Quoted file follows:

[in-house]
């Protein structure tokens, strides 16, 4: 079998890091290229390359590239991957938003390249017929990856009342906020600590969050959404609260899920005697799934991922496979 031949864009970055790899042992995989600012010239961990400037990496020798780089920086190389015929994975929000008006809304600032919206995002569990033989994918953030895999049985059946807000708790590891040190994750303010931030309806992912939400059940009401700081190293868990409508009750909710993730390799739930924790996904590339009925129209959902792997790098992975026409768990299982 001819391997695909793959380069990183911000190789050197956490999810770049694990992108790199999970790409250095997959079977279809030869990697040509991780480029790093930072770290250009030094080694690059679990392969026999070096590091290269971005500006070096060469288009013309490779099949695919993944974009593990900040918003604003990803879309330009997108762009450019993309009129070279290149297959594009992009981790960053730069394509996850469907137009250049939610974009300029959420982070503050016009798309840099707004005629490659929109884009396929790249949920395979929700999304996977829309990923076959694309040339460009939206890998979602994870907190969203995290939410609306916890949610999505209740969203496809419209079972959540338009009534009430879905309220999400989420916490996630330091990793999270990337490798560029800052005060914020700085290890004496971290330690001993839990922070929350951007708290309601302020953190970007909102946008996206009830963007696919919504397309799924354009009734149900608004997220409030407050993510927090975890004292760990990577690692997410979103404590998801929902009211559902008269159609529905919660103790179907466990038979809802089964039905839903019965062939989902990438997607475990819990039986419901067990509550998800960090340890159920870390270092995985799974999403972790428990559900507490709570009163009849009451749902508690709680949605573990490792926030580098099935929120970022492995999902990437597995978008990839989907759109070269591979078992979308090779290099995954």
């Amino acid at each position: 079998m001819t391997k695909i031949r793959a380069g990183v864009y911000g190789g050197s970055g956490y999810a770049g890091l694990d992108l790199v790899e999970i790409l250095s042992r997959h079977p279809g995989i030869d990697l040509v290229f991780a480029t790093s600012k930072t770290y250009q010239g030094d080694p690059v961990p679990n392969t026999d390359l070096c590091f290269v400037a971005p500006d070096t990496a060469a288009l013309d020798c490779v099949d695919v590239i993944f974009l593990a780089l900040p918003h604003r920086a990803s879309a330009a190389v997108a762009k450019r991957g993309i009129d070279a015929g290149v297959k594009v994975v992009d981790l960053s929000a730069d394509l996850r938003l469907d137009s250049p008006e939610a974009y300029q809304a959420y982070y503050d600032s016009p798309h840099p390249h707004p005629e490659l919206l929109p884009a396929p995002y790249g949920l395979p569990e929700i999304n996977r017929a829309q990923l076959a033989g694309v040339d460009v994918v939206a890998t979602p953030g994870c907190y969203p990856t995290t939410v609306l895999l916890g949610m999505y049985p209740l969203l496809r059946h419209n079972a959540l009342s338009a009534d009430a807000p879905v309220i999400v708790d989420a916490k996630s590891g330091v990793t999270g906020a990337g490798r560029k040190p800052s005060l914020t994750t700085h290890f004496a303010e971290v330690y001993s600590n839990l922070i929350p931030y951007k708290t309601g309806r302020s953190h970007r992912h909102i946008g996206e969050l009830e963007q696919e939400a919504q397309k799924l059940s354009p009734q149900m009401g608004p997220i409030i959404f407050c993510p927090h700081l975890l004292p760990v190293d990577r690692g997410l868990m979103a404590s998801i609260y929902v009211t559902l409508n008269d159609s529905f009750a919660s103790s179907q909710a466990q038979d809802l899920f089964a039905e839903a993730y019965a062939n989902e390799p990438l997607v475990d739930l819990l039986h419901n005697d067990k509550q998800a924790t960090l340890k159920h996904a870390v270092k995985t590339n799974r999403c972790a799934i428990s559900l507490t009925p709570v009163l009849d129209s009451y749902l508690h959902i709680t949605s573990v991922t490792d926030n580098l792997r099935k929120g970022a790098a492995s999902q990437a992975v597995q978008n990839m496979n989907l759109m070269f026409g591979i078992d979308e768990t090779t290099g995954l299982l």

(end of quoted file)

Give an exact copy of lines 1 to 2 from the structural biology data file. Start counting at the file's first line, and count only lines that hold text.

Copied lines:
[in-house]
């Protein structure tokens, strides 16, 4: 079998890091290229390359590239991957938003390249017929990856009342906020600590969050959404609260899920005697799934991922496979 031949864009970055790899042992995989600012010239961990400037990496020798780089920086190389015929994975929000008006809304600032919206995002569990033989994918953030895999049985059946807000708790590891040190994750303010931030309806992912939400059940009401700081190293868990409508009750909710993730390799739930924790996904590339009925129209959902792997790098992975026409768990299982 001819391997695909793959380069990183911000190789050197956490999810770049694990992108790199999970790409250095997959079977279809030869990697040509991780480029790093930072770290250009030094080694690059679990392969026999070096590091290269971005500006070096060469288009013309490779099949695919993944974009593990900040918003604003990803879309330009997108762009450019993309009129070279290149297959594009992009981790960053730069394509996850469907137009250049939610974009300029959420982070503050016009798309840099707004005629490659929109884009396929790249949920395979929700999304996977829309990923076959694309040339460009939206890998979602994870907190969203995290939410609306916890949610999505209740969203496809419209079972959540338009009534009430879905309220999400989420916490996630330091990793999270990337490798560029800052005060914020700085290890004496971290330690001993839990922070929350951007708290309601302020953190970007909102946008996206009830963007696919919504397309799924354009009734149900608004997220409030407050993510927090975890004292760990990577690692997410979103404590998801929902009211559902008269159609529905919660103790179907466990038979809802089964039905839903019965062939989902990438997607475990819990039986419901067990509550998800960090340890159920870390270092995985799974999403972790428990559900507490709570009163009849009451749902508690709680949605573990490792926030580098099935929120970022492995999902990437597995978008990839989907759109070269591979078992979308090779290099995954």